|Subject:||Re: [Discuss-gnuradio] ZeroC ICE Choice for ControlPort|
|Date:||Tue, 20 Nov 2012 11:23:17 -0500|
On Mon, Nov 19, 2012 at 10:51 AM, Tim Newman <address@hidden> wrote:Oh, that's a good point. Everything was developed against 3.4.2, so I
> Which version of Ice does the controlport branch currently depend on?
> I only ask because I think only Ubuntu 12.04 and 11.10 have Ice 3.4.2,
> whereas older Ubuntu versions come with the Ice 3.3.x versions and
> there are significant API changes between the two, so the "apt-get
> install" may only be supported on 12.04 and 11.10.
expect there would be issues with the 3.3 release. The FindICE.cmake
file specifically checks for Ice-3.4, too, so older installations
won't even be tried.
> On Mon, Nov 19, 2012 at 10:25 AM, Tom Rondeau <address@hidden> wrote:
>> On Mon, Nov 19, 2012 at 10:05 AM, Philip Balister <address@hidden> wrote:
>>> On 11/18/2012 06:38 PM, devin kelly wrote:
>>>> I just read about the release of
>>>> (which I'm excited about) just wondering why use ZeroC ICE?
>>>> Thanks for any explanation
>>> This is a start:
>> Yes, the comparisons between ICE and CORBA are definitely one reason.
>> We wanted the benefits of CORBA without all of its drawbacks, and ICE
>> is the logical choice. Also, it's easy to install and pretty easy to
>> learn how to use. It's available in most systems, like being able to
>> 'apt-get install zeroc-ice' in Ubuntu and Debian.
>> Now, we could ask why we want something as complex as this for
>> ControlPort? ICE is pretty good at supporting other languages
>> (specifically for our needs both C++ and Python). We want it to be
>> robust, which takes a lot of thought and overhead. ICE has already
>> done that for us. One of the subtle but useful things that ICE does is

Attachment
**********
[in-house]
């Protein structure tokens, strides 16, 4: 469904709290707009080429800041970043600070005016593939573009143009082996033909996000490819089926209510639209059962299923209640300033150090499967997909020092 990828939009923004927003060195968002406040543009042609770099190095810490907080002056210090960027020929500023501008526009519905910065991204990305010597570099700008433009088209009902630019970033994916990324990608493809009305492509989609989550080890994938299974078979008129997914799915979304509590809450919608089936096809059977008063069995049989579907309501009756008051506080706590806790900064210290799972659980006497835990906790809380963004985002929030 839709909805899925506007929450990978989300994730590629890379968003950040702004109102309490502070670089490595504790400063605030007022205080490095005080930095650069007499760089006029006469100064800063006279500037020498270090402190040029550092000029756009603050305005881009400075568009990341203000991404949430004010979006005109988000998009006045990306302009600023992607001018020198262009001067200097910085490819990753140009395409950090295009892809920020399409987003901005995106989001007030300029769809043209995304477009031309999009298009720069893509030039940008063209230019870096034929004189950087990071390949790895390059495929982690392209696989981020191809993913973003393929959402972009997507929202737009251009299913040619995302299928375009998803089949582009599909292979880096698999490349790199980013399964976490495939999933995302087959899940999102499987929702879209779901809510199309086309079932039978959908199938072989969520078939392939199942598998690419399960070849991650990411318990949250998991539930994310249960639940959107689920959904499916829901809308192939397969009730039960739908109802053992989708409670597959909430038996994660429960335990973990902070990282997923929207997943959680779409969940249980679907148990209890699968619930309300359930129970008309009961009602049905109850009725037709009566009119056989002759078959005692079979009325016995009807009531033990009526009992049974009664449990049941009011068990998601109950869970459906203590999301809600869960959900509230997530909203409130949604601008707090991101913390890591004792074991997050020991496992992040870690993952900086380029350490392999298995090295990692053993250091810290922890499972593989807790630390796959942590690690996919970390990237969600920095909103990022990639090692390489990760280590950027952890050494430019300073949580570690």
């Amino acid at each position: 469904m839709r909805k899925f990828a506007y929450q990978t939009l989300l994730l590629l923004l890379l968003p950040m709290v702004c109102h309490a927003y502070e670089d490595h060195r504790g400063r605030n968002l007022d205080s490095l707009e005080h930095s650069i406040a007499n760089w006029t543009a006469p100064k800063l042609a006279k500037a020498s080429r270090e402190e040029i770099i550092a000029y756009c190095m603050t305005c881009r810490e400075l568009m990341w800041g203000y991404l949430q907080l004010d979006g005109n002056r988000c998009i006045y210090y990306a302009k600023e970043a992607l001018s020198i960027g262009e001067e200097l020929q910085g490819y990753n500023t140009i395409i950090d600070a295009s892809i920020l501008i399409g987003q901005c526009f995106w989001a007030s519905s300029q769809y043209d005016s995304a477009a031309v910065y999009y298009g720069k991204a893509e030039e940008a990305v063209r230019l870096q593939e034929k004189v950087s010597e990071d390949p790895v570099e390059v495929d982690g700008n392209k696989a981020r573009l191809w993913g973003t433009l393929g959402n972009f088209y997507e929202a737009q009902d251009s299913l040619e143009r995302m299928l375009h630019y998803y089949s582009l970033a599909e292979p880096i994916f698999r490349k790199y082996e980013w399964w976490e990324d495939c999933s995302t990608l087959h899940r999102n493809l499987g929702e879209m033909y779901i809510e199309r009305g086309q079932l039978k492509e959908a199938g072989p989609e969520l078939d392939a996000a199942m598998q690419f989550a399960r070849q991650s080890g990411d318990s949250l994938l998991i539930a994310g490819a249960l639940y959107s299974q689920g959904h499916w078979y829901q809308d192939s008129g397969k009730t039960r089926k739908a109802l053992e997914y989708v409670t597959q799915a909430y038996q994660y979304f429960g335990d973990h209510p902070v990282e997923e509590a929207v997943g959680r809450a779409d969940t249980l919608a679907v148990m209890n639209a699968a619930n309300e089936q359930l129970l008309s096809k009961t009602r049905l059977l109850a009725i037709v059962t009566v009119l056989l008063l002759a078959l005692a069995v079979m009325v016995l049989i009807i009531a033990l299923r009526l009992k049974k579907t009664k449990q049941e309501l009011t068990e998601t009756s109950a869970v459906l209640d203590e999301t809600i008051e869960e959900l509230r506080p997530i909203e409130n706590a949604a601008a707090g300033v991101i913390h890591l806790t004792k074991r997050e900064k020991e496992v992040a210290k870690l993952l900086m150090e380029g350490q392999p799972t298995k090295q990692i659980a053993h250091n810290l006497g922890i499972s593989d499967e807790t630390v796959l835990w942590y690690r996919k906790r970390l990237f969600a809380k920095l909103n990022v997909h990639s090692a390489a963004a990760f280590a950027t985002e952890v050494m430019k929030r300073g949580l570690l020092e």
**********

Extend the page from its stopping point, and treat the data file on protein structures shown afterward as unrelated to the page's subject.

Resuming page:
>> pass exceptions over the connection. So if one side throws an
>> exception (like say the running application crashes or is terminated),
>> the other side can gracefully shut down, free up resources, and exit.
>> It also provides mechanisms for authentication and encryption. We're
>> still working out details of how to make use of this, but it should be
>> pretty clear that this is something we want. For instance, we actually
>> have privilege levels for each variable that's exported. The intent is
>> that when connecting, the authentication mechanism would use your
>> credentials to determine what your privilege level is and only allow
>> you access to those parameters (for example, maybe you can 'get' all
>> the variables but you need special permission to be able to 'set'
>> them). Again, as these things are already designed into ICE, we don't
>> have to worry about how it's done; just how to use it.
>> But finally, I'll say this. If you look at the code, you'll see that a
>> lot of it is abstracted away from ICE. We've tried to make it so that
>> we could replace it with other solutions if people want to or
>> something better comes along. You'll see some comments for XMLRPC and
>> Erlang in the code. We could also potentially use CORBA here, too, if
>> someone is crazy for CORBA. The main problem with this last bit is
>> that we haven't architected any other layers besides ICE, so it's
>> possible that a lot of our decisions are fundamentally rooted in ICE's
>> way of doing things. It's probably not unworkable, but I bring this up
>> because it's likely that 'just' dropping in a new middleware might
>> not be 'just' that easy. Still, the intent is there.
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